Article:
Multiple media outlets are reporting that both Hurricane Iselle and Hurricane Julio, although expected to weaken first, are poised to reach Hawaii in the coming days.
Iselle will weaken before reaching Hawaii this week, but the Aloha State won't be completely unscathed as heavy rain, strong winds and rough seas are still expected to affect the islands.
Although currently a powerful Category 3 hurricane, AccuWeather.com meteorologists expect Iselle to weaken considerably over the next several days and become a tropical storm before reaching the islands. Iselle will be moving into a wedge of cool water just east of the Hawaiian Islands. Once a Category 4 hurricane, Iselle had 85 mph winds Wednesday morning, making it a Category 1 storm. Iselle was located about 720 miles east-southeast of Hilo and was moving northwest at 15 mph.
Tropical storm watches were in effect for Hawaii County, Maui County and Oahu, and tropical storm conditions were expected to start being felt there in the next day, according to the Central Pacific Hurricane Center.
Heavy rain, gusty winds and building seas and surf will affect the islands during the second half of the week. There is a possibility of isolated incidents of flash flooding, mudslides and damaging wind gusts. Also, Mike Smith, senior vice president of AccuWeather Enterprise Solutions, warns of potential power failures, especially in Honolulu.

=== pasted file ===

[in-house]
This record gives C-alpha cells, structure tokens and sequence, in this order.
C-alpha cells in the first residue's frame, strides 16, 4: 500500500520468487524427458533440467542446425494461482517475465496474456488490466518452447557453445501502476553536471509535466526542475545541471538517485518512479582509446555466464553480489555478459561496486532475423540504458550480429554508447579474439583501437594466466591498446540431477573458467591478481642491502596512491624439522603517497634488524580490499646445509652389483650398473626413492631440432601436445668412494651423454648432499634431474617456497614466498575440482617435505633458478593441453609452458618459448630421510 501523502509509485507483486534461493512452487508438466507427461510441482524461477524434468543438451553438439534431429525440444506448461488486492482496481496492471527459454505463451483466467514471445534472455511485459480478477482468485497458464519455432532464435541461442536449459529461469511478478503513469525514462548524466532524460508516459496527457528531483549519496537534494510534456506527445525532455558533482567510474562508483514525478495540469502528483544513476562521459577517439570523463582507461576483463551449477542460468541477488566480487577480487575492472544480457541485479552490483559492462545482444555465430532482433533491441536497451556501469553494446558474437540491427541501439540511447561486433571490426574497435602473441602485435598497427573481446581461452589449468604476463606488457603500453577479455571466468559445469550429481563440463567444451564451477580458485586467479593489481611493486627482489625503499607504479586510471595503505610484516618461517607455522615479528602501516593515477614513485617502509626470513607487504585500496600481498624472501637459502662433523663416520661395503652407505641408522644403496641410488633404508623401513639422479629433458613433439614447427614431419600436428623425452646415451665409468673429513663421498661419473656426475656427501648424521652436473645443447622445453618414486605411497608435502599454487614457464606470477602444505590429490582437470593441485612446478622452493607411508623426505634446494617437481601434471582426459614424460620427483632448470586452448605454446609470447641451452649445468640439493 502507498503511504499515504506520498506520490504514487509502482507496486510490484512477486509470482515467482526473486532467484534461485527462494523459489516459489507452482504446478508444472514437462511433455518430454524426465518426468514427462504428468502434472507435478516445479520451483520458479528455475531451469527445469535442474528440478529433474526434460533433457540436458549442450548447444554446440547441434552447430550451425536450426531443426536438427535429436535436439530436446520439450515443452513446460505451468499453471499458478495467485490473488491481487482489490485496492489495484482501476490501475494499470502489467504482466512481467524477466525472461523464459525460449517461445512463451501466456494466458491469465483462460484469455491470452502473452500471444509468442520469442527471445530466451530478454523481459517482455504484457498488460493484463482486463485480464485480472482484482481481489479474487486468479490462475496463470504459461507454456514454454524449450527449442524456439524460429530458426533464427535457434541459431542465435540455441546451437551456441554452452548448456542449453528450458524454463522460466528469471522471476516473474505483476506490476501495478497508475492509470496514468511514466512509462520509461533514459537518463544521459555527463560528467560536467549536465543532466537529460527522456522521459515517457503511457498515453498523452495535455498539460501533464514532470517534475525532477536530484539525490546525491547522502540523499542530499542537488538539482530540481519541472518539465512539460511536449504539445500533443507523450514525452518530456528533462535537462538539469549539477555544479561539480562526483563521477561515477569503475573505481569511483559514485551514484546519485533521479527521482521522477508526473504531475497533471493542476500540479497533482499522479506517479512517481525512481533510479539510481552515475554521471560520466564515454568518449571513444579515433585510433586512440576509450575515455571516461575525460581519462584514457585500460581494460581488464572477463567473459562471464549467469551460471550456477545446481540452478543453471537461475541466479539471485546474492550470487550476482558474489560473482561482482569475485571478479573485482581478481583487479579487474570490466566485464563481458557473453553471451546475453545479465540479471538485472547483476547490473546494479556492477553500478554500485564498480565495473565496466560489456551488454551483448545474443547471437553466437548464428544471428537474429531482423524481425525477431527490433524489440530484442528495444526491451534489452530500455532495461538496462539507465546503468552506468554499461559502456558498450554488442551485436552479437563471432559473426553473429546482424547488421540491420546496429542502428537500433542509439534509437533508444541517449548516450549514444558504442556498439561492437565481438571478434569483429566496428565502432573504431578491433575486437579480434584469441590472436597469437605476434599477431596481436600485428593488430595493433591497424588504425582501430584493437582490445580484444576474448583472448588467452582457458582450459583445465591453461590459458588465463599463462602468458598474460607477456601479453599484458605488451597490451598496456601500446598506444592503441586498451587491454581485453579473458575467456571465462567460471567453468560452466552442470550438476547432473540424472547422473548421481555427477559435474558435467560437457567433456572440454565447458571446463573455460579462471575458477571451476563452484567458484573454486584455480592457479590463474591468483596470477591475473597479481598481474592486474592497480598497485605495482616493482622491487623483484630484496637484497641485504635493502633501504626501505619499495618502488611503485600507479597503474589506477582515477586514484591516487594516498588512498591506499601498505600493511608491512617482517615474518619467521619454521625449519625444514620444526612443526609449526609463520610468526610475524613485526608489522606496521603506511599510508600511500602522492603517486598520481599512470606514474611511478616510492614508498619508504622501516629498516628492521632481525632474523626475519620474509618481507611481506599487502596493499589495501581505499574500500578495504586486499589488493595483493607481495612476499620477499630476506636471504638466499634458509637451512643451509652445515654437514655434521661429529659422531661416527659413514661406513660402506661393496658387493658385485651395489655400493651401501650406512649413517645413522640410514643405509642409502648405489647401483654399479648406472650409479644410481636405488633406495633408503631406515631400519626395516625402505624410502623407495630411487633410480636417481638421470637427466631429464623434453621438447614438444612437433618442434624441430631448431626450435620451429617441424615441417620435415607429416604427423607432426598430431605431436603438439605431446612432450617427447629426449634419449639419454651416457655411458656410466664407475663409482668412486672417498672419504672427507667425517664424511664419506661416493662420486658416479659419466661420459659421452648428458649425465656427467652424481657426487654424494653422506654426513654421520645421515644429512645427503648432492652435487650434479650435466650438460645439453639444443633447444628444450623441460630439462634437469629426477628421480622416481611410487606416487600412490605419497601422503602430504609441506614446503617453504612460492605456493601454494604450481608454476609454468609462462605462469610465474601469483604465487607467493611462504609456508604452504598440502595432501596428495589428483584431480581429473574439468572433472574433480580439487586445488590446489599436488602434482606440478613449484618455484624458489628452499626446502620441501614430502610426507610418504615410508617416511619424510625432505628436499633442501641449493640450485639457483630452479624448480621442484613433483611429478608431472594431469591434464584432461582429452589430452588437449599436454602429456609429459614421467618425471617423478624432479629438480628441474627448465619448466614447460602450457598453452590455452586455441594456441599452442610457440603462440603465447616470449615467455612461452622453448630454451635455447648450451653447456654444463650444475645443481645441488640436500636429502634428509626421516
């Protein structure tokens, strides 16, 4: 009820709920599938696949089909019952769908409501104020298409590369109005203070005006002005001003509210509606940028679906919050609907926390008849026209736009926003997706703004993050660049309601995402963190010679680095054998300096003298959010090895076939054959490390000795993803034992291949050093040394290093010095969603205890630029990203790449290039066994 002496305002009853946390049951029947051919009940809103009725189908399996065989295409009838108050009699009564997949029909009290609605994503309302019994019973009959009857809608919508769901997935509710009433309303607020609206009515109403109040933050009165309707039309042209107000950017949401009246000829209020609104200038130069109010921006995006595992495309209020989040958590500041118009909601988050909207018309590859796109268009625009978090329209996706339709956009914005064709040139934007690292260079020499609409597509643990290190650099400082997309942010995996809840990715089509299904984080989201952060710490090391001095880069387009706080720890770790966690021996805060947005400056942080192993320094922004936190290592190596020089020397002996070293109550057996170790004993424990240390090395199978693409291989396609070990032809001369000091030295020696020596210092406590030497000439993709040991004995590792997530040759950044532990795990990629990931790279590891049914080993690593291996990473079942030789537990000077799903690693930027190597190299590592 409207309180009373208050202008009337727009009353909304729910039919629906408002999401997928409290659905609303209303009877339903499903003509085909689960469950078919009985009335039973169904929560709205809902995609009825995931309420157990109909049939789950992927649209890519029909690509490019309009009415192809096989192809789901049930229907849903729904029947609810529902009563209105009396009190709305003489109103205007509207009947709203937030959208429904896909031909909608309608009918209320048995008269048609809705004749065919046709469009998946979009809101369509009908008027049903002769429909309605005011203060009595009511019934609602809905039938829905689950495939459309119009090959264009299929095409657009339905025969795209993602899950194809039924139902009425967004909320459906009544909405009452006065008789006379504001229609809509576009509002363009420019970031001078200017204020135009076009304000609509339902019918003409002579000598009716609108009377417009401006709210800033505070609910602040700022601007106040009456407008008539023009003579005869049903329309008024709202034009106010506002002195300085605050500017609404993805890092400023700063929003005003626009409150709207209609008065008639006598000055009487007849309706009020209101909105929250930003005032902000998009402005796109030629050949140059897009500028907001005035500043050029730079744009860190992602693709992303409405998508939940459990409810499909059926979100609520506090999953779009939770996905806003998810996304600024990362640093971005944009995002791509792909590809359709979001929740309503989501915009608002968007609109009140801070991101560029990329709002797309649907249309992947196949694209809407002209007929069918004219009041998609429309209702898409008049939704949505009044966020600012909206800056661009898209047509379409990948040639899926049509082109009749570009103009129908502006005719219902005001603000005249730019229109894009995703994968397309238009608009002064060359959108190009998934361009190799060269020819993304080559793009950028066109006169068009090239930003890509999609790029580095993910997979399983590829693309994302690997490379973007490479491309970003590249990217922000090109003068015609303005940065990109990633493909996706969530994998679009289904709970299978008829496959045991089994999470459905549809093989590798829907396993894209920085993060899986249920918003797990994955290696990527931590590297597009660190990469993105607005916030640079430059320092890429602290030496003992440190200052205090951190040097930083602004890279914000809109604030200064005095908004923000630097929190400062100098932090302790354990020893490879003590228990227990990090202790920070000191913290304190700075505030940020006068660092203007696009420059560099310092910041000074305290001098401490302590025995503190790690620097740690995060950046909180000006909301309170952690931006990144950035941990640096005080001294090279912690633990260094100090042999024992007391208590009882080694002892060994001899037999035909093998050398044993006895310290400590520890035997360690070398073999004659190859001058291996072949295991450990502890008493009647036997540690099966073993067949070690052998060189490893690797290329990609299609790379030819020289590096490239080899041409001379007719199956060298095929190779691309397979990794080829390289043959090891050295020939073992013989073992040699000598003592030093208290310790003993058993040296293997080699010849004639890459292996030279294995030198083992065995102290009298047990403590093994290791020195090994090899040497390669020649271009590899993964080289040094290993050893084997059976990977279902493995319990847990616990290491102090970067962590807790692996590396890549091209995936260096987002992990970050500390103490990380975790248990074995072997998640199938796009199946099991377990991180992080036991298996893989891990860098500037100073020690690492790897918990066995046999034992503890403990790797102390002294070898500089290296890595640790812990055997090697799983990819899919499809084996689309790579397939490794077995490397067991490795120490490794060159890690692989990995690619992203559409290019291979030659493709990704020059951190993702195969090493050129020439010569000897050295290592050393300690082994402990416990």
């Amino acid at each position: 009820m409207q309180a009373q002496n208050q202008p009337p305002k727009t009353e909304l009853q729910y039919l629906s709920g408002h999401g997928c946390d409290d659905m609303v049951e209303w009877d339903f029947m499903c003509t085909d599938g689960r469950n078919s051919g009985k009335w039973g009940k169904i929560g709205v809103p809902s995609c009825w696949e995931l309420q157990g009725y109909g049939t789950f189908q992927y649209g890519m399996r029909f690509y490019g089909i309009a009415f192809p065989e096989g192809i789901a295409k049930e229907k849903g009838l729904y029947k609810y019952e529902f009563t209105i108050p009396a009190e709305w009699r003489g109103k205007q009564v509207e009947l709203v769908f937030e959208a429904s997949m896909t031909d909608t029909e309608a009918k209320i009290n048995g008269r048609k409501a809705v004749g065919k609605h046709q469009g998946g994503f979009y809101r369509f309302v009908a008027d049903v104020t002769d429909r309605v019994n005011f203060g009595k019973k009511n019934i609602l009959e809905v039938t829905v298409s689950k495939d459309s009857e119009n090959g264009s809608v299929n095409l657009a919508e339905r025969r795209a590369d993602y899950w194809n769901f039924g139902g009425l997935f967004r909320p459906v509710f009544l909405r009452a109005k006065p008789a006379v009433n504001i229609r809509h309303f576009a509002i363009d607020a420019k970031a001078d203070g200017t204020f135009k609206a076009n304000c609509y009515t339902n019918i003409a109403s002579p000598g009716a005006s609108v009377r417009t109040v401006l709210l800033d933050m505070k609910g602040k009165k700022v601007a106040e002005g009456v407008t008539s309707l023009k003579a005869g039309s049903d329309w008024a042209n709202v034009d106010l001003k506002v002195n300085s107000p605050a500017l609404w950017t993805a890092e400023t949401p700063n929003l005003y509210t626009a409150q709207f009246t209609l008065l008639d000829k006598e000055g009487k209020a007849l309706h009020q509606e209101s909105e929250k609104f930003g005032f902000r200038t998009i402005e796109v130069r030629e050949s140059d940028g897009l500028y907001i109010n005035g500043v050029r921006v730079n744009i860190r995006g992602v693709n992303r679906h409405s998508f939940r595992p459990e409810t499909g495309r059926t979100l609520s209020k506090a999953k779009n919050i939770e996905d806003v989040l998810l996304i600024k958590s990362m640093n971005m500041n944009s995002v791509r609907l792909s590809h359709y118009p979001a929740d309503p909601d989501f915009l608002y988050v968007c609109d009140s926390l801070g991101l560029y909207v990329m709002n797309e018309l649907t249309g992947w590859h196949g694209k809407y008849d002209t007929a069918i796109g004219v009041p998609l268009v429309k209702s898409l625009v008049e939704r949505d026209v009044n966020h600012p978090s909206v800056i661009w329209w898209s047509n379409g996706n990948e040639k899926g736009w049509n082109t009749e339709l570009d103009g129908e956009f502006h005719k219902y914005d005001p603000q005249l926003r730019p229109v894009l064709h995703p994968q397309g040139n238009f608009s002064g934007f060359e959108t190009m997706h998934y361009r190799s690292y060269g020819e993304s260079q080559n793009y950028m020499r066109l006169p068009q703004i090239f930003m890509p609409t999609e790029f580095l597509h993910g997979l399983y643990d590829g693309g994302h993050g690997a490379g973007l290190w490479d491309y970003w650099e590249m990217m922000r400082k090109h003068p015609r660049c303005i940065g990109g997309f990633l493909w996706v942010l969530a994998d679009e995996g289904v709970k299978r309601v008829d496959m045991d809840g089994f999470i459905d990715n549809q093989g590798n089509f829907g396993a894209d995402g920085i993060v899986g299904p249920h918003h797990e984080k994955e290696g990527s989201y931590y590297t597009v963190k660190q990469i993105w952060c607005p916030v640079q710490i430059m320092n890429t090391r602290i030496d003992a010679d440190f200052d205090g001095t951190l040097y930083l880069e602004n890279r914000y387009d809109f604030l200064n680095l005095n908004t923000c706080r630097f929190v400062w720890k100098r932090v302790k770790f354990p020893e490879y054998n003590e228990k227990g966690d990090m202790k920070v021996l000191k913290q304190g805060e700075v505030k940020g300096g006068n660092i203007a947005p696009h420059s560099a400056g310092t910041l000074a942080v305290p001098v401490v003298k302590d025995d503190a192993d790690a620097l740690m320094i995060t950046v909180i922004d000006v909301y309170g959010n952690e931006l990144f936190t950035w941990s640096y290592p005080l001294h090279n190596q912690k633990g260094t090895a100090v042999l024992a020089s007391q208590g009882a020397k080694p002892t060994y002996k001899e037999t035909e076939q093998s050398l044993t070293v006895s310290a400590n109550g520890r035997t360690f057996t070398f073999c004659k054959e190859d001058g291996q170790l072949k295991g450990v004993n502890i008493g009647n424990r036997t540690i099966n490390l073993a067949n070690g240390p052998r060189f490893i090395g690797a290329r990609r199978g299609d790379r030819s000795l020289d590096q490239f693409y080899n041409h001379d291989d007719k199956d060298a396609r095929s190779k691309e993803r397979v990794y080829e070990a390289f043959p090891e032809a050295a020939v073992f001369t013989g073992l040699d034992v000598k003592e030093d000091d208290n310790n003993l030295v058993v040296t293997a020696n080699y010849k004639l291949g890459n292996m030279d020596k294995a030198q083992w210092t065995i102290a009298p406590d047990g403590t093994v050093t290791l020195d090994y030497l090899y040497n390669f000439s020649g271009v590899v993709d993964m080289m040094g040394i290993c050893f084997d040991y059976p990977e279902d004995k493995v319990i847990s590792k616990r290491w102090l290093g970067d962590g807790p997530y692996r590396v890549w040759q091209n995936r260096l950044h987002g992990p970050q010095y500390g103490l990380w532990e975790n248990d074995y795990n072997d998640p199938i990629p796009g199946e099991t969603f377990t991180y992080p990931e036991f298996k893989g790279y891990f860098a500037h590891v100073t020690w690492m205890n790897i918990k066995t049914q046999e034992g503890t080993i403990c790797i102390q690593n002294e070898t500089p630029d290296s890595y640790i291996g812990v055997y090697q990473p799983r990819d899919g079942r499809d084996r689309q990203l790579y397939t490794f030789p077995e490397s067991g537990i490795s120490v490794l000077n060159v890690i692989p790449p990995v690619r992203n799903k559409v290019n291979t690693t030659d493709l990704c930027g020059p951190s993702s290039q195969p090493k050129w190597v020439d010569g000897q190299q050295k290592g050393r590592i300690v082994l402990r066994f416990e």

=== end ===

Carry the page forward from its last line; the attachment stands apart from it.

According to AccuWeather.com, the Big Island will be the first to feel the impacts from Iselle as it is forecast to reach the island by Thursday night, local time. At present track, the Big Island will take a direct hit from the storm before passing just south of the smaller islands, such as Maui or Oahu. Due to the projected track of the storm, areas on the northern and eastern portions of the islands will likely feel greater effects than the southern and western sides. However, if the projected path of the storm shifts, so would the areas expected to feel the highest impacts, according to the report.
And a tropical threat for Hawaii will not end with Iselle.
The fifth hurricane of the 2014 eastern Pacific season, Julio was located about 1,650 miles east of Hilo on Wednesday morning and was moving west-northwest at 17 mph, according to AL.com.
According to that report, Julio had winds of 75 mph, making it a weak Category 1 hurricane on the Saffir-Simpson scale. The National Hurricane Center in Miami said Julio was looking a little ragged Wednesday morning. The storm's eyewall was open on the north side, and satellite images suggest dry air is being taken into the storm on the north side as well. However, according to AL.com report, after 36 hours, however, a weakening trend should begin and Julio is expected to be a tropical storm as it nears Hawaii.
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